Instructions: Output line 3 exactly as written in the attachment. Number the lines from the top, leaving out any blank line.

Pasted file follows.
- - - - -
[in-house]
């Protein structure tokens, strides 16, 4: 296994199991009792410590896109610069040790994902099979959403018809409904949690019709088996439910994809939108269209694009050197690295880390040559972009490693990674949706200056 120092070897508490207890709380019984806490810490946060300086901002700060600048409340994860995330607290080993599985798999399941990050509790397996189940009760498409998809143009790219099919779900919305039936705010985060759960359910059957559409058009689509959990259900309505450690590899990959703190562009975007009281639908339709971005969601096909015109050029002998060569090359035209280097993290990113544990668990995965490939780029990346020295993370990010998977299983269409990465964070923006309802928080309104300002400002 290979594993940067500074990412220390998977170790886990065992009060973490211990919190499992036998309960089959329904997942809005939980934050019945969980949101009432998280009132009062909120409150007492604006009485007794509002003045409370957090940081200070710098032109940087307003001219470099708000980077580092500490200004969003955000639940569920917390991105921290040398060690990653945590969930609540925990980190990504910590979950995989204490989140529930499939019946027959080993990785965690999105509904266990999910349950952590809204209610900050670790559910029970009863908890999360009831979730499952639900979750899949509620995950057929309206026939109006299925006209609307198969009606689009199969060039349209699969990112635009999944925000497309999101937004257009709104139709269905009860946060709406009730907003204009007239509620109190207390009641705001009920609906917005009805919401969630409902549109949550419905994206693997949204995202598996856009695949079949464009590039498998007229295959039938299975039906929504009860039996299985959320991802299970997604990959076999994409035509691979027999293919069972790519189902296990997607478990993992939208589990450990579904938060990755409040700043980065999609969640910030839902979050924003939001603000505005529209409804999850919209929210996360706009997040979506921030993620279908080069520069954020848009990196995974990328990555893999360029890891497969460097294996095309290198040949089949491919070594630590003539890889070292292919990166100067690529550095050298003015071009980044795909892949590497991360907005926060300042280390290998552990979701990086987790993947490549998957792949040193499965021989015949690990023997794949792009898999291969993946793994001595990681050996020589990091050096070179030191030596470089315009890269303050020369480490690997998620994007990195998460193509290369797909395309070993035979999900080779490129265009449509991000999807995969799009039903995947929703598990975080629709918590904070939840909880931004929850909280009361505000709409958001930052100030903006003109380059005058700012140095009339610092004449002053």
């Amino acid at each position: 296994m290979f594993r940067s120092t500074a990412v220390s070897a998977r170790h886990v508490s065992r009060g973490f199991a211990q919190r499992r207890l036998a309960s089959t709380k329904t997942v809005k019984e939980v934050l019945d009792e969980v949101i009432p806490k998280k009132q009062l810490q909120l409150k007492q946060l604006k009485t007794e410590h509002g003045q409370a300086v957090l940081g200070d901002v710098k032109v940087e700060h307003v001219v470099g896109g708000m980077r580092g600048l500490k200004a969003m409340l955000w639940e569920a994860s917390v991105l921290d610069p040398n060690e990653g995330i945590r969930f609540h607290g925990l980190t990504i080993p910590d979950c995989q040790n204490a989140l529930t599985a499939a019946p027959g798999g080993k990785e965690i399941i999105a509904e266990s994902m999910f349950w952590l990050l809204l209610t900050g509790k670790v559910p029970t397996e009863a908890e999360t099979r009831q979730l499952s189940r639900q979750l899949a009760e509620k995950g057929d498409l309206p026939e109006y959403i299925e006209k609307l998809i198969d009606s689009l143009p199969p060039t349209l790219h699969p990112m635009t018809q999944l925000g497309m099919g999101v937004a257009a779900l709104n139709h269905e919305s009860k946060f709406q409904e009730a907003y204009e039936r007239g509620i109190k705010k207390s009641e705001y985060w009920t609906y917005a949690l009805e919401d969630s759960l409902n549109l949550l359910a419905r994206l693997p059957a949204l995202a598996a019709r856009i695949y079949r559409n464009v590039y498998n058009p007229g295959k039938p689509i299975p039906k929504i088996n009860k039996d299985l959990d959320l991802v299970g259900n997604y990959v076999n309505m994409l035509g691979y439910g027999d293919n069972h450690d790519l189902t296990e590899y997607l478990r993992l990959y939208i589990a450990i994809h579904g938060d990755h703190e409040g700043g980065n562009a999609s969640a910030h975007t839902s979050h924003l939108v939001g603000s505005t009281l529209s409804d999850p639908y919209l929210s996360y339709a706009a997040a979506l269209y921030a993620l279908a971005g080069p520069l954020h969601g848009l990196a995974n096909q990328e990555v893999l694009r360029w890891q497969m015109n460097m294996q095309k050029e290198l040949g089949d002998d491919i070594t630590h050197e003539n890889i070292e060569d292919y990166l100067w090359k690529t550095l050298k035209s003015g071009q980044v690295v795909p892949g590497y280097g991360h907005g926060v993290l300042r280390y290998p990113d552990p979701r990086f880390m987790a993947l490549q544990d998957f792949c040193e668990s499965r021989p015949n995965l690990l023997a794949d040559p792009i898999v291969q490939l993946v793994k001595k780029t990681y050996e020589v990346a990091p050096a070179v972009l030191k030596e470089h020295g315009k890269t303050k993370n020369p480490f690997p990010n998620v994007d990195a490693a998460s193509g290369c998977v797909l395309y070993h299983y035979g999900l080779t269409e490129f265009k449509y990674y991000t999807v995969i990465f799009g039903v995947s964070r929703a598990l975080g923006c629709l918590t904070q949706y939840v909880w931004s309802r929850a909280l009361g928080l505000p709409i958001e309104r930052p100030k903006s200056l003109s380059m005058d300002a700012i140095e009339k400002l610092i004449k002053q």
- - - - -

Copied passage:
């Amino acid at each position: 296994m290979f594993r940067s120092t500074a990412v220390s070897a998977r170790h886990v508490s065992r009060g973490f199991a211990q919190r499992r207890l036998a309960s089959t709380k329904t997942v809005k019984e939980v934050l019945d009792e969980v949101i009432p806490k998280k009132q009062l810490q909120l409150k007492q946060l604006k009485t007794e410590h509002g003045q409370a300086v957090l940081g200070d901002v710098k032109v940087e700060h307003v001219v470099g896109g708000m980077r580092g600048l500490k200004a969003m409340l955000w639940e569920a994860s917390v991105l921290d610069p040398n060690e990653g995330i945590r969930f609540h607290g925990l980190t990504i080993p910590d979950c995989q040790n204490a989140l529930t599985a499939a019946p027959g798999g080993k990785e965690i399941i999105a509904e266990s994902m999910f349950w952590l990050l809204l209610t900050g509790k670790v559910p029970t397996e009863a908890e999360t099979r009831q979730l499952s189940r639900q979750l899949a009760e509620k995950g057929d498409l309206p026939e109006y959403i299925e006209k609307l998809i198969d009606s689009l143009p199969p060039t349209l790219h699969p990112m635009t018809q999944l925000g497309m099919g999101v937004a257009a779900l709104n139709h269905e919305s009860k946060f709406q409904e009730a907003y204009e039936r007239g509620i109190k705010k207390s009641e705001y985060w009920t609906y917005a949690l009805e919401d969630s759960l409902n549109l949550l359910a419905r994206l693997p059957a949204l995202a598996a019709r856009i695949y079949r559409n464009v590039y498998n058009p007229g295959k039938p689509i299975p039906k929504i088996n009860k039996d299985l959990d959320l991802v299970g259900n997604y990959v076999n309505m994409l035509g691979y439910g027999d293919n069972h450690d790519l189902t296990e590899y997607l478990r993992l990959y939208i589990a450990i994809h579904g938060d990755h703190e409040g700043g980065n562009a999609s969640a910030h975007t839902s979050h924003l939108v939001g603000s505005t009281l529209s409804d999850p639908y919209l929210s996360y339709a706009a997040a979506l269209y921030a993620l279908a971005g080069p520069l954020h969601g848009l990196a995974n096909q990328e990555v893999l694009r360029w890891q497969m015109n460097m294996q095309k050029e290198l040949g089949d002998d491919i070594t630590h050197e003539n890889i070292e060569d292919y990166l100067w090359k690529t550095l050298k035209s003015g071009q980044v690295v795909p892949g590497y280097g991360h907005g926060v993290l300042r280390y290998p990113d552990p979701r990086f880390m987790a993947l490549q544990d998957f792949c040193e668990s499965r021989p015949n995965l690990l023997a794949d040559p792009i898999v291969q490939l993946v793994k001595k780029t990681y050996e020589v990346a990091p050096a070179v972009l030191k030596e470089h020295g315009k890269t303050k993370n020369p480490f690997p990010n998620v994007d990195a490693a998460s193509g290369c998977v797909l395309y070993h299983y035979g999900l080779t269409e490129f265009k449509y990674y991000t999807v995969i990465f799009g039903v995947s964070r929703a598990l975080g923006c629709l918590t904070q949706y939840v909880w931004s309802r929850a909280l009361g928080l505000p709409i958001e309104r930052p100030k903006s200056l003109s380059m005058d300002a700012i140095e009339k400002l610092i004449k002053q």